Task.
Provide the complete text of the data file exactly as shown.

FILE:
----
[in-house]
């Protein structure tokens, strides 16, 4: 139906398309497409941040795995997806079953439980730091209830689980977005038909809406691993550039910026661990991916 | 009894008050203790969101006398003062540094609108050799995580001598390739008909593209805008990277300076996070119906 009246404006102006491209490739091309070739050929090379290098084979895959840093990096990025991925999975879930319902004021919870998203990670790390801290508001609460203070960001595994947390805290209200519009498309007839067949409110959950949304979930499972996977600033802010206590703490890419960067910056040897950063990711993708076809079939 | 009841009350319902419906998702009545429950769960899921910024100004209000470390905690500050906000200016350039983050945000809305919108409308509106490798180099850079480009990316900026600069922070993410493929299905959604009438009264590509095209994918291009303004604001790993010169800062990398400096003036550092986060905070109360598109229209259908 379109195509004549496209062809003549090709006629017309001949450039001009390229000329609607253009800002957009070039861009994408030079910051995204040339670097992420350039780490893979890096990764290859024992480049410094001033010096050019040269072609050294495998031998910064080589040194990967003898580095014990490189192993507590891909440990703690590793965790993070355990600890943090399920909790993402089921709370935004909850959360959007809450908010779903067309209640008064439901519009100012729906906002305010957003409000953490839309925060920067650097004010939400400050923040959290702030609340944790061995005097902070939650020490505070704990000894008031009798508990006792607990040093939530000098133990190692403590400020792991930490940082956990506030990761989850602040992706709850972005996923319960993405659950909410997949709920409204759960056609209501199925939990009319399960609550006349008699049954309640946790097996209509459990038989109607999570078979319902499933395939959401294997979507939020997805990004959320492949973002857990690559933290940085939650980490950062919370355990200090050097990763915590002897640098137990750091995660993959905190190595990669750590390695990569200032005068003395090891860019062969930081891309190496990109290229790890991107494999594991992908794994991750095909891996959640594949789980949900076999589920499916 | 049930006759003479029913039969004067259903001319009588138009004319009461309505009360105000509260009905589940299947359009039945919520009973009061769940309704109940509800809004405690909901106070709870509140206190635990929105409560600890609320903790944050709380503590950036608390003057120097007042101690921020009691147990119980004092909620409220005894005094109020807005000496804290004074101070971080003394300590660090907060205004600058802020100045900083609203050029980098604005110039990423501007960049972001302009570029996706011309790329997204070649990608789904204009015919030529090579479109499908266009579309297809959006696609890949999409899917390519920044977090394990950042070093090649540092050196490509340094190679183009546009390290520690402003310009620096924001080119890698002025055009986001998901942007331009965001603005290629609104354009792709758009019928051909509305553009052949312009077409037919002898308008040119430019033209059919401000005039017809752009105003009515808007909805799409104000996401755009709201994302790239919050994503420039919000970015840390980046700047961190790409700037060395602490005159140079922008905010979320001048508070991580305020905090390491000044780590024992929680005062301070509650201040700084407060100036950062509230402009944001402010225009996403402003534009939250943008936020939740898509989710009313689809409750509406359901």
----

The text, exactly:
[in-house]
């Protein structure tokens, strides 16, 4: 139906398309497409941040795995997806079953439980730091209830689980977005038909809406691993550039910026661990991916 | 009894008050203790969101006398003062540094609108050799995580001598390739008909593209805008990277300076996070119906 009246404006102006491209490739091309070739050929090379290098084979895959840093990096990025991925999975879930319902004021919870998203990670790390801290508001609460203070960001595994947390805290209200519009498309007839067949409110959950949304979930499972996977600033802010206590703490890419960067910056040897950063990711993708076809079939 | 009841009350319902419906998702009545429950769960899921910024100004209000470390905690500050906000200016350039983050945000809305919108409308509106490798180099850079480009990316900026600069922070993410493929299905959604009438009264590509095209994918291009303004604001790993010169800062990398400096003036550092986060905070109360598109229209259908 379109195509004549496209062809003549090709006629017309001949450039001009390229000329609607253009800002957009070039861009994408030079910051995204040339670097992420350039780490893979890096990764290859024992480049410094001033010096050019040269072609050294495998031998910064080589040194990967003898580095014990490189192993507590891909440990703690590793965790993070355990600890943090399920909790993402089921709370935004909850959360959007809450908010779903067309209640008064439901519009100012729906906002305010957003409000953490839309925060920067650097004010939400400050923040959290702030609340944790061995005097902070939650020490505070704990000894008031009798508990006792607990040093939530000098133990190692403590400020792991930490940082956990506030990761989850602040992706709850972005996923319960993405659950909410997949709920409204759960056609209501199925939990009319399960609550006349008699049954309640946790097996209509459990038989109607999570078979319902499933395939959401294997979507939020997805990004959320492949973002857990690559933290940085939650980490950062919370355990200090050097990763915590002897640098137990750091995660993959905190190595990669750590390695990569200032005068003395090891860019062969930081891309190496990109290229790890991107494999594991992908794994991750095909891996959640594949789980949900076999589920499916 | 049930006759003479029913039969004067259903001319009588138009004319009461309505009360105000509260009905589940299947359009039945919520009973009061769940309704109940509800809004405690909901106070709870509140206190635990929105409560600890609320903790944050709380503590950036608390003057120097007042101690921020009691147990119980004092909620409220005894005094109020807005000496804290004074101070971080003394300590660090907060205004600058802020100045900083609203050029980098604005110039990423501007960049972001302009570029996706011309790329997204070649990608789904204009015919030529090579479109499908266009579309297809959006696609890949999409899917390519920044977090394990950042070093090649540092050196490509340094190679183009546009390290520690402003310009620096924001080119890698002025055009986001998901942007331009965001603005290629609104354009792709758009019928051909509305553009052949312009077409037919002898308008040119430019033209059919401000005039017809752009105003009515808007909805799409104000996401755009709201994302790239919050994503420039919000970015840390980046700047961190790409700037060395602490005159140079922008905010979320001048508070991580305020905090390491000044780590024992929680005062301070509650201040700084407060100036950062509230402009944001402010225009996403402003534009939250943008936020939740898509989710009313689809409750509406359901």